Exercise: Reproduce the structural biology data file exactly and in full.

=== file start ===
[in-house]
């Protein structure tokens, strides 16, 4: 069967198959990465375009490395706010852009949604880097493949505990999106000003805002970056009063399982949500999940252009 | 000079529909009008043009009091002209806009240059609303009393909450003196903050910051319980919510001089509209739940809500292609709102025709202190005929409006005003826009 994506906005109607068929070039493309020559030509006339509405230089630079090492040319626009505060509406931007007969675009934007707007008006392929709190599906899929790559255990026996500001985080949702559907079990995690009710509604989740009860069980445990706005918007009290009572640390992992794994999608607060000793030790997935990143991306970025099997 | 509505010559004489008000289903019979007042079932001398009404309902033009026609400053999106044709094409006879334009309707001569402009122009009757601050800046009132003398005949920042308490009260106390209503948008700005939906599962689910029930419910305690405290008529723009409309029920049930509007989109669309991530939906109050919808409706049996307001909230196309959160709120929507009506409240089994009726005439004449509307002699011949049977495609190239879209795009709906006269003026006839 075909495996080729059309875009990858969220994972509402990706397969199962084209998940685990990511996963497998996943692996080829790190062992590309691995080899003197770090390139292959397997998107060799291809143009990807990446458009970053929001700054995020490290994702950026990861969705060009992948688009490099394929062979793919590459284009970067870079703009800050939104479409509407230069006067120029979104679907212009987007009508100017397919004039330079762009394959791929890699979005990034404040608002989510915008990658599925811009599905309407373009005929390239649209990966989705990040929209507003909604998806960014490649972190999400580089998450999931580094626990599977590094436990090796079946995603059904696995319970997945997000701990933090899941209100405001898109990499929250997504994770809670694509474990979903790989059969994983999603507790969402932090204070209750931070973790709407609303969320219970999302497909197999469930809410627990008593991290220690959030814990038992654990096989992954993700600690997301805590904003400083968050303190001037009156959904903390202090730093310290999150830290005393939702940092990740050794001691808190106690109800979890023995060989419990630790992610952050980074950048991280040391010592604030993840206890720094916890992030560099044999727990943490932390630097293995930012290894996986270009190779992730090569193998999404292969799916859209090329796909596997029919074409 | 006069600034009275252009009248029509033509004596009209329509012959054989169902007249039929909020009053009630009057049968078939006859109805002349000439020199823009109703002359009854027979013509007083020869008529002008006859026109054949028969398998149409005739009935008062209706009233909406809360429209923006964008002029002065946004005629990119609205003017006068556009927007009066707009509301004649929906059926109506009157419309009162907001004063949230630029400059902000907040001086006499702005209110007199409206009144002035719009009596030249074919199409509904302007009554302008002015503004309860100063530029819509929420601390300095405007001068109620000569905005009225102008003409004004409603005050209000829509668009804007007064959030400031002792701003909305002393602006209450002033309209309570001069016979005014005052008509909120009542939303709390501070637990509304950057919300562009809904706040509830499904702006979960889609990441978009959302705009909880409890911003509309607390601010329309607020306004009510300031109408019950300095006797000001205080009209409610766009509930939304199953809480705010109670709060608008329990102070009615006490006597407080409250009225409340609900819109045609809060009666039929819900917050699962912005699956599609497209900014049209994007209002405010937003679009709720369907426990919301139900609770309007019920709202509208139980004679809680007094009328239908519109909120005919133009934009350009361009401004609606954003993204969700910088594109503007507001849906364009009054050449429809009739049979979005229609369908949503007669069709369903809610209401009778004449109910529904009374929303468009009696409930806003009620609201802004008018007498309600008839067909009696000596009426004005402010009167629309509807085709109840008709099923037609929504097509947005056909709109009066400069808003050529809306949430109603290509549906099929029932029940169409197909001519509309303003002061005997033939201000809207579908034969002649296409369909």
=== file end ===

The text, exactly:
[in-house]
């Protein structure tokens, strides 16, 4: 069967198959990465375009490395706010852009949604880097493949505990999106000003805002970056009063399982949500999940252009 | 000079529909009008043009009091002209806009240059609303009393909450003196903050910051319980919510001089509209739940809500292609709102025709202190005929409006005003826009 994506906005109607068929070039493309020559030509006339509405230089630079090492040319626009505060509406931007007969675009934007707007008006392929709190599906899929790559255990026996500001985080949702559907079990995690009710509604989740009860069980445990706005918007009290009572640390992992794994999608607060000793030790997935990143991306970025099997 | 509505010559004489008000289903019979007042079932001398009404309902033009026609400053999106044709094409006879334009309707001569402009122009009757601050800046009132003398005949920042308490009260106390209503948008700005939906599962689910029930419910305690405290008529723009409309029920049930509007989109669309991530939906109050919808409706049996307001909230196309959160709120929507009506409240089994009726005439004449509307002699011949049977495609190239879209795009709906006269003026006839 075909495996080729059309875009990858969220994972509402990706397969199962084209998940685990990511996963497998996943692996080829790190062992590309691995080899003197770090390139292959397997998107060799291809143009990807990446458009970053929001700054995020490290994702950026990861969705060009992948688009490099394929062979793919590459284009970067870079703009800050939104479409509407230069006067120029979104679907212009987007009508100017397919004039330079762009394959791929890699979005990034404040608002989510915008990658599925811009599905309407373009005929390239649209990966989705990040929209507003909604998806960014490649972190999400580089998450999931580094626990599977590094436990090796079946995603059904696995319970997945997000701990933090899941209100405001898109990499929250997504994770809670694509474990979903790989059969994983999603507790969402932090204070209750931070973790709407609303969320219970999302497909197999469930809410627990008593991290220690959030814990038992654990096989992954993700600690997301805590904003400083968050303190001037009156959904903390202090730093310290999150830290005393939702940092990740050794001691808190106690109800979890023995060989419990630790992610952050980074950048991280040391010592604030993840206890720094916890992030560099044999727990943490932390630097293995930012290894996986270009190779992730090569193998999404292969799916859209090329796909596997029919074409 | 006069600034009275252009009248029509033509004596009209329509012959054989169902007249039929909020009053009630009057049968078939006859109805002349000439020199823009109703002359009854027979013509007083020869008529002008006859026109054949028969398998149409005739009935008062209706009233909406809360429209923006964008002029002065946004005629990119609205003017006068556009927007009066707009509301004649929906059926109506009157419309009162907001004063949230630029400059902000907040001086006499702005209110007199409206009144002035719009009596030249074919199409509904302007009554302008002015503004309860100063530029819509929420601390300095405007001068109620000569905005009225102008003409004004409603005050209000829509668009804007007064959030400031002792701003909305002393602006209450002033309209309570001069016979005014005052008509909120009542939303709390501070637990509304950057919300562009809904706040509830499904702006979960889609990441978009959302705009909880409890911003509309607390601010329309607020306004009510300031109408019950300095006797000001205080009209409610766009509930939304199953809480705010109670709060608008329990102070009615006490006597407080409250009225409340609900819109045609809060009666039929819900917050699962912005699956599609497209900014049209994007209002405010937003679009709720369907426990919301139900609770309007019920709202509208139980004679809680007094009328239908519109909120005919133009934009350009361009401004609606954003993204969700910088594109503007507001849906364009009054050449429809009739049979979005229609369908949503007669069709369903809610209401009778004449109910529904009374929303468009009696409930806003009620609201802004008018007498309600008839067909009696000596009426004005402010009167629309509807085709109840008709099923037609929504097509947005056909709109009066400069808003050529809306949430109603290509549906099929029932029940169409197909001519509309303003002061005997033939201000809207579908034969002649296409369909």